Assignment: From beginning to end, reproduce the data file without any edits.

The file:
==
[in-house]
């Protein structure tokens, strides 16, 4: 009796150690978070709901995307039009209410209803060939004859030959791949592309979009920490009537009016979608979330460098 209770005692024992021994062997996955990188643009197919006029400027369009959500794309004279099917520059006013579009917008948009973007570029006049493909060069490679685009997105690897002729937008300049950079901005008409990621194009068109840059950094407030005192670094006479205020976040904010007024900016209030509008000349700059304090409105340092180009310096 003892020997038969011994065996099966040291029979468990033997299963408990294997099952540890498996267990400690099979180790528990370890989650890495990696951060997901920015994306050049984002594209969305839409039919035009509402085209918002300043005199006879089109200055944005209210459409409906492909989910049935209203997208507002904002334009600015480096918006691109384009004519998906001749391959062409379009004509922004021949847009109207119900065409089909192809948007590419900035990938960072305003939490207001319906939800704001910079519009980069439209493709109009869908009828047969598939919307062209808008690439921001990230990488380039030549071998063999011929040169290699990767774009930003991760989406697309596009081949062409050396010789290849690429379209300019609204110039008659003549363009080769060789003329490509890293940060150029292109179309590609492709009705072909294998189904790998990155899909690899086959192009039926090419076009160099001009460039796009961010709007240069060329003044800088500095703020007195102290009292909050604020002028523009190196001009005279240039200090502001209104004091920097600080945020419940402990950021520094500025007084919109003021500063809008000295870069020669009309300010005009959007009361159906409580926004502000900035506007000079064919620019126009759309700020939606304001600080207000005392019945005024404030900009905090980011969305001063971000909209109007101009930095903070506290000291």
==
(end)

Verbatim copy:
[in-house]
């Protein structure tokens, strides 16, 4: 009796150690978070709901995307039009209410209803060939004859030959791949592309979009920490009537009016979608979330460098 209770005692024992021994062997996955990188643009197919006029400027369009959500794309004279099917520059006013579009917008948009973007570029006049493909060069490679685009997105690897002729937008300049950079901005008409990621194009068109840059950094407030005192670094006479205020976040904010007024900016209030509008000349700059304090409105340092180009310096 003892020997038969011994065996099966040291029979468990033997299963408990294997099952540890498996267990400690099979180790528990370890989650890495990696951060997901920015994306050049984002594209969305839409039919035009509402085209918002300043005199006879089109200055944005209210459409409906492909989910049935209203997208507002904002334009600015480096918006691109384009004519998906001749391959062409379009004509922004021949847009109207119900065409089909192809948007590419900035990938960072305003939490207001319906939800704001910079519009980069439209493709109009869908009828047969598939919307062209808008690439921001990230990488380039030549071998063999011929040169290699990767774009930003991760989406697309596009081949062409050396010789290849690429379209300019609204110039008659003549363009080769060789003329490509890293940060150029292109179309590609492709009705072909294998189904790998990155899909690899086959192009039926090419076009160099001009460039796009961010709007240069060329003044800088500095703020007195102290009292909050604020002028523009190196001009005279240039200090502001209104004091920097600080945020419940402990950021520094500025007084919109003021500063809008000295870069020669009309300010005009959007009361159906409580926004502000900035506007000079064919620019126009759309700020939606304001600080207000005392019945005024404030900009905090980011969305001063971000909209109007101009930095903070506290000291």